Ouaknin, a follower of Levinas and Lacan who teaches at Bar Ilan, when he is not busy writing profitable coffee table books, does some serious engagement with contemporary French thought, especially in his The Burnt Book. For him, the Talmudic project of the Eastern European beit midrash has no closure, ever changing, ever forgetful and driven by desire. He freely mixes R. Hayyim of Volozhin, Rav Nahman, Reb Zadok with psychoanalysis, symbolist poetry, and semiotics. Ouaknin has a reading of Judaism as indeterminacy. “Man must reject the illusion of thinking that life is already written and the way is drawn.” He are various fragments from the web that give some indiation of his approach to the Passover haggadah.

My favorite section is his explanation of Yachatz, breaking the middle matzah, as the Lacanian Real sending us on our quest through the seder for our ever receding Real , creating a symbolic order in the Lacan sense. Breaking the matzah creates an open space for our symbolic registry to occur. We are throw in the seder just as we are thrown into our quest for the recovery of the real.

On the telling of the Passover story, he writes:
“The words of telling emerge from that break, from the empty place left between the two pieces of matzah.”
The act of telling the story of the Exodus occurs through an exchange of conversation and ideas. We take the one whole matzah and break it in half because discussion and conversation occur when there is a minimum of two — me and the other.

On opening the door for Elijah, Ouaknin quotes the story in which Elijah goes alone to a cave on Mount Horev in the desert. God brings a great wind, and then an earthquake, and then a fire—but God was not in any of these. Instead, after the fire, he finds God in ‘a still, small voice.’ (1 Kings 19:11-13) Ouaknin comments that one must reach the level of Elijah, self-forgetfulness in the desert.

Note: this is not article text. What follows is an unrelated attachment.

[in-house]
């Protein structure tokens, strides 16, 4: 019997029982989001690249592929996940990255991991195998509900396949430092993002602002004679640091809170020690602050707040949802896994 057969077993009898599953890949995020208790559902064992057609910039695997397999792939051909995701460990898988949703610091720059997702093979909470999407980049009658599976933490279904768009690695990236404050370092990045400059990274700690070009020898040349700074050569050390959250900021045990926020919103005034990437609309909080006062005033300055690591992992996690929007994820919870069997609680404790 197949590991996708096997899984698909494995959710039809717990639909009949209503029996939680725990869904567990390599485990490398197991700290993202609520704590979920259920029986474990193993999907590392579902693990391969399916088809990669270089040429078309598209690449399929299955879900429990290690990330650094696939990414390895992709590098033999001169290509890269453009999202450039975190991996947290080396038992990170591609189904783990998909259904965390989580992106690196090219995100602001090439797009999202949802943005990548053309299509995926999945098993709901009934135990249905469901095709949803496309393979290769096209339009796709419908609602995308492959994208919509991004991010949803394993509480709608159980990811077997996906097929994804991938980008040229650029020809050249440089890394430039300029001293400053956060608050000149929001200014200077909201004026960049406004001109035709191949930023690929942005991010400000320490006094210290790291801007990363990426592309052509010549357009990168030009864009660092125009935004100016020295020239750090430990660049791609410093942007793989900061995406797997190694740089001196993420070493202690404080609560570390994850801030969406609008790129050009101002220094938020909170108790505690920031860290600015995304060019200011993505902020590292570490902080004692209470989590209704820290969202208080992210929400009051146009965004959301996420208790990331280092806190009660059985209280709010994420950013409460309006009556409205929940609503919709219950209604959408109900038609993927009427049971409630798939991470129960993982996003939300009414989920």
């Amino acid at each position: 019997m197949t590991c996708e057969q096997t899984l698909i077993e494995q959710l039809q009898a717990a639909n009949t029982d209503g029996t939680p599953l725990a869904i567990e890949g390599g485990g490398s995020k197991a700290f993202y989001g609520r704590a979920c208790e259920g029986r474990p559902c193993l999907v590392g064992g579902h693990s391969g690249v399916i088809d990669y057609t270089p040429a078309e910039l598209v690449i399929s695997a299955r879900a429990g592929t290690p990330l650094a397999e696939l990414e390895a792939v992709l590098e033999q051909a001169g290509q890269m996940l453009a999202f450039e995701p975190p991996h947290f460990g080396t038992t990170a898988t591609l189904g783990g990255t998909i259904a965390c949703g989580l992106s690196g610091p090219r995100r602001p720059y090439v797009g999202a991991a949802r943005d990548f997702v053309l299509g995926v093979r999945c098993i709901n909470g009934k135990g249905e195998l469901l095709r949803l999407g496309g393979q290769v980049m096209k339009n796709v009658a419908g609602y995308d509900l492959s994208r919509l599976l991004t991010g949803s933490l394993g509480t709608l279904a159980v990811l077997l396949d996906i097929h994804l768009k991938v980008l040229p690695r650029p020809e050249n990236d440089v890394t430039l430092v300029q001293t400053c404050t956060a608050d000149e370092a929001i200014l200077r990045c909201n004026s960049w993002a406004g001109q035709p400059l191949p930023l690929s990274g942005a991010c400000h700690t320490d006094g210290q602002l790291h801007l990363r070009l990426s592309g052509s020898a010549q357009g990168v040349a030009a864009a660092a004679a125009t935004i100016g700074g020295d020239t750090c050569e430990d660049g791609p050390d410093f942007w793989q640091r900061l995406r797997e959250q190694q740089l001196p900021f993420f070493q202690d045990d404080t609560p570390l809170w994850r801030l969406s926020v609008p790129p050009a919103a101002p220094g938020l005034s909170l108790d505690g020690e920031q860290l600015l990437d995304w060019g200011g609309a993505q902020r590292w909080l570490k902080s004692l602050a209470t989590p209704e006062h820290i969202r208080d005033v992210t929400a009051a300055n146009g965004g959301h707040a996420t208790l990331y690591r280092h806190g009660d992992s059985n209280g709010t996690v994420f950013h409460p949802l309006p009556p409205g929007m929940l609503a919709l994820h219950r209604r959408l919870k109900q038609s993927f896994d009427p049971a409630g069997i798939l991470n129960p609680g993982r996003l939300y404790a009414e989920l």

One must have sharpened one’s hearing, to be led to the absolute level of attention, to become capable of perceiving such a tenuous breath. One must have sounded oneself, have explored oneself in the darkest places of consciousness, to the furthest of thoughts, to have made the circuit of one’s inner domain many times, in constantly growing but nevertheless tightening circles, so as to attain the intimate desert of self-forgetfulness, to be able to be stroked lightly, touched, visited by such an inaudible sigh.
The point of concluding the seder with opening the door for Elijah is to signify that this journey in ‘the intimate desert of self-forgetfulness’ is the ultimate intention of the seder. While we aim to find ourselves on seder night, to reconnect with the story of our people and see ourselves as having personally left Egypt, remembering who we are paradoxically requires losing ourselves at the same time.

For his approach to “my forefathers worshiped idols” he quotes J.L. Marion about idols as false forms that distort reality and fill in the gap between us and the divine.
What the idol tries to reduce is the gap and the withdrawal of the divine… Filling in for the absence of the divinity, the idol brings the divine within reach, ensures its presence, and, eventually, distorts it. Its completion finishes the divine off… The idol lacks the distance that identifies and authenticates the divine as such–as that which does not belong to us, but which happens to us. (Ouaknin, The Burnt Book, p. 65)